Interestingly, new Councilman Dan Gookin was the only City Council member to oppose the appointment of former Councilman John Bruning to the Natural Open Space Ad Hoc & Arts Commission last night. Even Councilman Steve Adams, who defeated Bruning in a three-way race in November, voted for the appointnments. Here's how the minutes read: “Motion by Goodlander, seconded by Kennedy to appoint John Bruning to the Natural Open Space Ad Hoc Committee and the Arts Commission, to re-appoint Kelly Ostrom to the Personnel Appeals Board, and re-appoint Jim VanSky to the CDA TV Committee. Councilman Gookin believes that John Bruning is already serving on two committees and, therefore, will vote against him being appointed to these two committees. Mayor Bloem noted that the two committees the John Burning is currently a member of, as mentioned by Councilman Gookin, are ad hoc committees and not standing committees. Motion carried with Gookin voting no. ”
Question: Do you agree with Gookin's reason for voting no?
Item: The letters of the law: Cd'A council may craft policy about written comments at meetings/Tom Hasslinger, CdA Press
More Info: Last week's letters ruffled some feathers — or at least raised some eyebrows.Now, the city of Coeur d'Alene could consider crafting a policy addressing whether letters should be read into public record during meetings if the author isn't there.A policy isn't in place. After five letters were read into public record at the Jan. 17 City Council meeting opposing a public vote for the McEuen Field proposal, some said the city should draft a policy to establish a rule whether that should be allowed. Drawing a clear-cut line could also help the city avoid a possible perception that it could play favorites when it comes to reading written comments.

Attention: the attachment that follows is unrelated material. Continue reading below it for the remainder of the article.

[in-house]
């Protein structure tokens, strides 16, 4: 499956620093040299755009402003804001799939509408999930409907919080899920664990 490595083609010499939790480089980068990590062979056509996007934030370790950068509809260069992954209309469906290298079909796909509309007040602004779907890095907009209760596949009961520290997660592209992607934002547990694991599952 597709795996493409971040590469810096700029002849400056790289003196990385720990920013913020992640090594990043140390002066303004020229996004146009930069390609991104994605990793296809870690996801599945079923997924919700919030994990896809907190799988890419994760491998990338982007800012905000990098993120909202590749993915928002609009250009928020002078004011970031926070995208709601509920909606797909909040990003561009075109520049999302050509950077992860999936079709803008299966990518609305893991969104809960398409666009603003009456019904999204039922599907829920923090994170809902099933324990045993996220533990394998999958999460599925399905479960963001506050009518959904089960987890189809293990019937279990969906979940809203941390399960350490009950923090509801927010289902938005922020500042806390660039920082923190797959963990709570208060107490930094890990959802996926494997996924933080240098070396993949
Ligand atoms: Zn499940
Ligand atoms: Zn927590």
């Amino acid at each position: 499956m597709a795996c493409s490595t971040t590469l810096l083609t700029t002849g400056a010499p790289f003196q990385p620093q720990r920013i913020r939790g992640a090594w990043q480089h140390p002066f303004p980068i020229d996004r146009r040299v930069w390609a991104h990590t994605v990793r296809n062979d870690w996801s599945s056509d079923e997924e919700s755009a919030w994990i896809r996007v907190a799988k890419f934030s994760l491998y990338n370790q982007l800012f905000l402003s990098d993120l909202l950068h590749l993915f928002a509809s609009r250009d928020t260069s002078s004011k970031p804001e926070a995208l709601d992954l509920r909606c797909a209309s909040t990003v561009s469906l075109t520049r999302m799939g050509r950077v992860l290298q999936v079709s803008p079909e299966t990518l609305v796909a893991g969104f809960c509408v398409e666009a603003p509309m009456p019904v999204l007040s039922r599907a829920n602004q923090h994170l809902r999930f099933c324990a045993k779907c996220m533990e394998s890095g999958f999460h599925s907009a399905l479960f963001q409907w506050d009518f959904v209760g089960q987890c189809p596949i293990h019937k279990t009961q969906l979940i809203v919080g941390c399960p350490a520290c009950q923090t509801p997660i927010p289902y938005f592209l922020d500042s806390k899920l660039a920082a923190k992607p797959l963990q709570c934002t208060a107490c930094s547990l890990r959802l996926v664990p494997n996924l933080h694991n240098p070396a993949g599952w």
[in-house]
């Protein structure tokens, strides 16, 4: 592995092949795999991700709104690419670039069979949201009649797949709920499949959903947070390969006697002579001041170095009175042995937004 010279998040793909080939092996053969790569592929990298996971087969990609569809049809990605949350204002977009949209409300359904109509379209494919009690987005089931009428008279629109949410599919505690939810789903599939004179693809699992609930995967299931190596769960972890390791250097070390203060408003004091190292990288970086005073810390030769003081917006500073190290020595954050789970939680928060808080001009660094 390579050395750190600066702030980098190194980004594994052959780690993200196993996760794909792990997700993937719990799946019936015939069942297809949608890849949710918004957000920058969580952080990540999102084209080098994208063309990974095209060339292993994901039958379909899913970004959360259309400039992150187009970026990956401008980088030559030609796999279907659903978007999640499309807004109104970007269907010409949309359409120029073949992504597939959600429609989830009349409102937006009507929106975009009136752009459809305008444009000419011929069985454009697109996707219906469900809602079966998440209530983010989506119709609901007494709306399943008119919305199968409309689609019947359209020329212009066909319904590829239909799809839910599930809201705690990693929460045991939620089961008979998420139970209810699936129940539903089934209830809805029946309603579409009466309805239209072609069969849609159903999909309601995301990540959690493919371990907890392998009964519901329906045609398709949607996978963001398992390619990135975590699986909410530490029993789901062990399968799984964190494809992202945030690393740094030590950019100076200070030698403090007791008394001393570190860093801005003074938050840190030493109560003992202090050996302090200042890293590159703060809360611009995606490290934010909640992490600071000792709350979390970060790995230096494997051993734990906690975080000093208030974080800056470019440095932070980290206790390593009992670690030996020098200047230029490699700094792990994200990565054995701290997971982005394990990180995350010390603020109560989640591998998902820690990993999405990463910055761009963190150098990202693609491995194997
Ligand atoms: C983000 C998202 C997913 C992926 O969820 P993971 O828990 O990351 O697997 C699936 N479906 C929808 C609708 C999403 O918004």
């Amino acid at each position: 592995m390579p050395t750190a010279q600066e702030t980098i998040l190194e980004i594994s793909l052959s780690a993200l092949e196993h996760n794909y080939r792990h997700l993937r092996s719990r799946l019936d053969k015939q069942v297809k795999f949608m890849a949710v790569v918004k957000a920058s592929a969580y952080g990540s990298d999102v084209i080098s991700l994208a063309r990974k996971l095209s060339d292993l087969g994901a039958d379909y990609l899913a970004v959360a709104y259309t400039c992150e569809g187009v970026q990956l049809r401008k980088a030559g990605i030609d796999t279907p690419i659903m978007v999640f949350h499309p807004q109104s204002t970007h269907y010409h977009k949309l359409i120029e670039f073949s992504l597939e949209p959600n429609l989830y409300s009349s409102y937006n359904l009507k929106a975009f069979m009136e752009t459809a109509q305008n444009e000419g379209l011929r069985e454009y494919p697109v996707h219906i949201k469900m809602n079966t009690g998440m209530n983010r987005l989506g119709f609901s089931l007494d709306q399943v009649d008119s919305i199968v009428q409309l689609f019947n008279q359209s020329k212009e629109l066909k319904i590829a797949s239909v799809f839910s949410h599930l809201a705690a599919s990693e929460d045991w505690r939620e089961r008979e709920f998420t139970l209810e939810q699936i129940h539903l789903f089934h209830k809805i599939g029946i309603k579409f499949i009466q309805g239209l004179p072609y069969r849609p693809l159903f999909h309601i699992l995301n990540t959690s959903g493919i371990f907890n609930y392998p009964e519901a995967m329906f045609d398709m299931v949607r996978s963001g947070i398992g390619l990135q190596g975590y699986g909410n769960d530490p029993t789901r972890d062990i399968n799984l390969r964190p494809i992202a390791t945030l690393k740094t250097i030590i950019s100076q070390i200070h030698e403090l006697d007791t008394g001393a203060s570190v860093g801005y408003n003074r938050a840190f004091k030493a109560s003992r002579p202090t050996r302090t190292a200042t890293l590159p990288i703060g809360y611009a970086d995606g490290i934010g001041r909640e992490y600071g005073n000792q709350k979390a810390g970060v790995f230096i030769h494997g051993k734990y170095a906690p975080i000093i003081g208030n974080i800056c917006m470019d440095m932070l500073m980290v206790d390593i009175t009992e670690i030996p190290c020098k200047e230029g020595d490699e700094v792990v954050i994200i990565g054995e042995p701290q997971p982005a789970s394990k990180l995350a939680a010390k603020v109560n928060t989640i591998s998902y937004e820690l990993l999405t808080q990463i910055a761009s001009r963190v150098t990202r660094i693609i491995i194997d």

Question: Besides Mary Souza and the OpenCDA.com crowd, who cares which letters are read into the record at a City Council meeting?
The Coeur d'Alene City Council's 4-3 vote against Councilman Ron Edinger's motion for an advisory vote on the proposed McEuen Field changes reminds me of another tie-breaker decided by the mayor, more than 26 years ago. In fall 1985. Only that time Edinger was on the side fighting an advisory vote. At issue that time was the call for an advisory vote on Duane Hagadone's controversial proposal to return hydroplane races to Lake Coeur d'Alene. Hagadone threatened that he would pull the proposal before he would allow it to be put on the ballot. The council was split down the middle — with Steve McCrea, Jim Michaud, and Bob Brown for the vote and Edinger, Dixie Reid, and one other (whom I can't recall) against. Edinger was wearing a pro-hydroplane button. I was in my first year of reporting on local government. Before the meeting, then Mayor Jim Fromm told me he planned to vote for the advisory vote. Based on that statement, I submitted my story that the motion for an advisory vote had passed 4-3 with Fromm casting the tiebreaker — 15 minutes before the council voted, to meet my deadline. And then crossed my fingers that Fromm was good for his word. He was. And that's why I'm still earning my supper with the SR rather than being fired that night for guessing on the outcome of a front-page story. (BTW, the matter was placed on the ballot and the public overwhelmingly rejected the hydroplanes) — DFO.
Mike Kennedy: “I had talked with Ron about running for Council President two years ago. He said he wanted another term so I didn’t put my name in for it then. After this recently concluded election we talked again and I expressed interest and he told me he had already decided he was not going to run again for Council President. I think McEuen played a small role in his thinking as he expressed it to me, in that Ron’s feeling is that the Council President should do his or her best to be supportive of the Mayor, at least on the “big issues”. On McEuen he wasn’t in agreement with the Mayor, and so it wasn’t a major issue for him to not seek the position again. I respect his position on that, and he voted for me last night. So in short, Ron did not seek the position again, and I was interested. Deanna Goodlander made the motion to nominate me and Woody seconded it, both of which I appreciated.”